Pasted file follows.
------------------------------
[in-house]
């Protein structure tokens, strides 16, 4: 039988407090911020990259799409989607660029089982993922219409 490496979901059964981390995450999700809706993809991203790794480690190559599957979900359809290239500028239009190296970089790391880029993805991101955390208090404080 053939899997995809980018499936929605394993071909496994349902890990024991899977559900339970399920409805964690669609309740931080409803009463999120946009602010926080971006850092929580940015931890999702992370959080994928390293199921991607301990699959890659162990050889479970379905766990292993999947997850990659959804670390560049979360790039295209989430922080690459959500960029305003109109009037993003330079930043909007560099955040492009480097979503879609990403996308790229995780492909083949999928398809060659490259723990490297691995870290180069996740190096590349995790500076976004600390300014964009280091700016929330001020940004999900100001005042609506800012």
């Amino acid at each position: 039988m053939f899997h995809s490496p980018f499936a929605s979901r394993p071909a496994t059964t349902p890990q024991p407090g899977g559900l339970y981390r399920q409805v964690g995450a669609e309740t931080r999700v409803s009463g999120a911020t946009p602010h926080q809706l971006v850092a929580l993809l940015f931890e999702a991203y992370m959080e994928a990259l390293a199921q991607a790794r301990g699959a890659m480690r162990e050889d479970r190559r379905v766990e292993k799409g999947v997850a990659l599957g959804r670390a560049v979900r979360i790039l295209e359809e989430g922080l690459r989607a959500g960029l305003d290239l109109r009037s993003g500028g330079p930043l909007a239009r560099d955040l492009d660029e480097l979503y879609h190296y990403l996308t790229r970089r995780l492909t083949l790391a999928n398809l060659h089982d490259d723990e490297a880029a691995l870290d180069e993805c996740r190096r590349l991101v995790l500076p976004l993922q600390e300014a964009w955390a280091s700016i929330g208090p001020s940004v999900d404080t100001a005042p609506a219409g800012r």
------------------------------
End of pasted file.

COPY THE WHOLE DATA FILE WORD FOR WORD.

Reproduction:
[in-house]
């Protein structure tokens, strides 16, 4: 039988407090911020990259799409989607660029089982993922219409 490496979901059964981390995450999700809706993809991203790794480690190559599957979900359809290239500028239009190296970089790391880029993805991101955390208090404080 053939899997995809980018499936929605394993071909496994349902890990024991899977559900339970399920409805964690669609309740931080409803009463999120946009602010926080971006850092929580940015931890999702992370959080994928390293199921991607301990699959890659162990050889479970379905766990292993999947997850990659959804670390560049979360790039295209989430922080690459959500960029305003109109009037993003330079930043909007560099955040492009480097979503879609990403996308790229995780492909083949999928398809060659490259723990490297691995870290180069996740190096590349995790500076976004600390300014964009280091700016929330001020940004999900100001005042609506800012």
């Amino acid at each position: 039988m053939f899997h995809s490496p980018f499936a929605s979901r394993p071909a496994t059964t349902p890990q024991p407090g899977g559900l339970y981390r399920q409805v964690g995450a669609e309740t931080r999700v409803s009463g999120a911020t946009p602010h926080q809706l971006v850092a929580l993809l940015f931890e999702a991203y992370m959080e994928a990259l390293a199921q991607a790794r301990g699959a890659m480690r162990e050889d479970r190559r379905v766990e292993k799409g999947v997850a990659l599957g959804r670390a560049v979900r979360i790039l295209e359809e989430g922080l690459r989607a959500g960029l305003d290239l109109r009037s993003g500028g330079p930043l909007a239009r560099d955040l492009d660029e480097l979503y879609h190296y990403l996308t790229r970089r995780l492909t083949l790391a999928n398809l060659h089982d490259d723990e490297a880029a691995l870290d180069e993805c996740r190096r590349l991101v995790l500076p976004l993922q600390e300014a964009w955390a280091s700016i929330g208090p001020s940004v999900d404080t100001a005042p609506a219409g800012r």